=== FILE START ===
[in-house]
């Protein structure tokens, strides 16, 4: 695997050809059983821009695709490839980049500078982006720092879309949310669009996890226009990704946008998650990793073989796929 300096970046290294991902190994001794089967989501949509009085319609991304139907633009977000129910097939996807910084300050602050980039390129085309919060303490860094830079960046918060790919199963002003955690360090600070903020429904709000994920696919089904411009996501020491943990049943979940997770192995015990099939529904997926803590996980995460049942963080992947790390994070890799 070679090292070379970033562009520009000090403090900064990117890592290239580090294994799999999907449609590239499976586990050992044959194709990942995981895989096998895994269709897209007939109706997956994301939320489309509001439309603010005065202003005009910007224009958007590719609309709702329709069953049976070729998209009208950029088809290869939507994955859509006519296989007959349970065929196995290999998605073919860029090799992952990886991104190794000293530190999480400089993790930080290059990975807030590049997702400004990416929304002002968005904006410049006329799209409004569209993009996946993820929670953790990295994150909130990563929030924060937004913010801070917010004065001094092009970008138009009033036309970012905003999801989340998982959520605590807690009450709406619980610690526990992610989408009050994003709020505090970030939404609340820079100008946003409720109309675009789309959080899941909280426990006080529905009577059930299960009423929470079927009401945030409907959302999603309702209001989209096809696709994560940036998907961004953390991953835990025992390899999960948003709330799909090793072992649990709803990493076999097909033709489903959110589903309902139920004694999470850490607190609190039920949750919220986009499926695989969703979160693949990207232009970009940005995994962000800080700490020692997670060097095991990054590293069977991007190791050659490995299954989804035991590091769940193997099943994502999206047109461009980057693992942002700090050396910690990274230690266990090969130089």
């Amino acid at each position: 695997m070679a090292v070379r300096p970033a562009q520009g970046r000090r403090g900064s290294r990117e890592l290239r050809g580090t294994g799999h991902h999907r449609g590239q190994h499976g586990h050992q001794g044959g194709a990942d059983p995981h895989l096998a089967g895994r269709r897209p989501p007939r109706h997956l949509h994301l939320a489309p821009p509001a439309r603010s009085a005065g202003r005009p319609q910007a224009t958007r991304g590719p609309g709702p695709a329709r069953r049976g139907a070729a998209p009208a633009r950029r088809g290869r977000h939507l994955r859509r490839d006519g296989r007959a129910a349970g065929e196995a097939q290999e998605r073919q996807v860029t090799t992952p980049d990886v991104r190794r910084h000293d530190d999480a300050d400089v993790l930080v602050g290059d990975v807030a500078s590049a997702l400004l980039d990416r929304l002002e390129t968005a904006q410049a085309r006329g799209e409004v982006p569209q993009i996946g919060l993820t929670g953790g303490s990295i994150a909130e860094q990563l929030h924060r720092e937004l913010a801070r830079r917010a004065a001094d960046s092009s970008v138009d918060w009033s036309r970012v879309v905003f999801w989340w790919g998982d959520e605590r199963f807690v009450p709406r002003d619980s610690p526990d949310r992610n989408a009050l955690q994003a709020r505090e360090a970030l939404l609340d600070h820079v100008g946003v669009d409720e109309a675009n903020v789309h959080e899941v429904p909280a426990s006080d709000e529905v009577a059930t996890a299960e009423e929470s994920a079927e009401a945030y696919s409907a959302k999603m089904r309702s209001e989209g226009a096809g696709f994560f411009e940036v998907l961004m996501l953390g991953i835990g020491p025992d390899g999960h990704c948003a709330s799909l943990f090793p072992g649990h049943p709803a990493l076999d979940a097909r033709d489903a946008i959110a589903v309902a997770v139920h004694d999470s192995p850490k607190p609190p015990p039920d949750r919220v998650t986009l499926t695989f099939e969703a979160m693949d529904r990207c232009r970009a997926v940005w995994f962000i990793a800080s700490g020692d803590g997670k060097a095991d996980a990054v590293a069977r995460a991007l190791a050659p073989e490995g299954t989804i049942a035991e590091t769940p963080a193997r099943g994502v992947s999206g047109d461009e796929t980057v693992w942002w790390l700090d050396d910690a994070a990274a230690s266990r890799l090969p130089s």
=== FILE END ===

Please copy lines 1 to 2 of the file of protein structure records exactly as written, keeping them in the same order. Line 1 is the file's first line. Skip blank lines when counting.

[in-house]
């Protein structure tokens, strides 16, 4: 695997050809059983821009695709490839980049500078982006720092879309949310669009996890226009990704946008998650990793073989796929 300096970046290294991902190994001794089967989501949509009085319609991304139907633009977000129910097939996807910084300050602050980039390129085309919060303490860094830079960046918060790919199963002003955690360090600070903020429904709000994920696919089904411009996501020491943990049943979940997770192995015990099939529904997926803590996980995460049942963080992947790390994070890799 070679090292070379970033562009520009000090403090900064990117890592290239580090294994799999999907449609590239499976586990050992044959194709990942995981895989096998895994269709897209007939109706997956994301939320489309509001439309603010005065202003005009910007224009958007590719609309709702329709069953049976070729998209009208950029088809290869939507994955859509006519296989007959349970065929196995290999998605073919860029090799992952990886991104190794000293530190999480400089993790930080290059990975807030590049997702400004990416929304002002968005904006410049006329799209409004569209993009996946993820929670953790990295994150909130990563929030924060937004913010801070917010004065001094092009970008138009009033036309970012905003999801989340998982959520605590807690009450709406619980610690526990992610989408009050994003709020505090970030939404609340820079100008946003409720109309675009789309959080899941909280426990006080529905009577059930299960009423929470079927009401945030409907959302999603309702209001989209096809696709994560940036998907961004953390991953835990025992390899999960948003709330799909090793072992649990709803990493076999097909033709489903959110589903309902139920004694999470850490607190609190039920949750919220986009499926695989969703979160693949990207232009970009940005995994962000800080700490020692997670060097095991990054590293069977991007190791050659490995299954989804035991590091769940193997099943994502999206047109461009980057693992942002700090050396910690990274230690266990090969130089």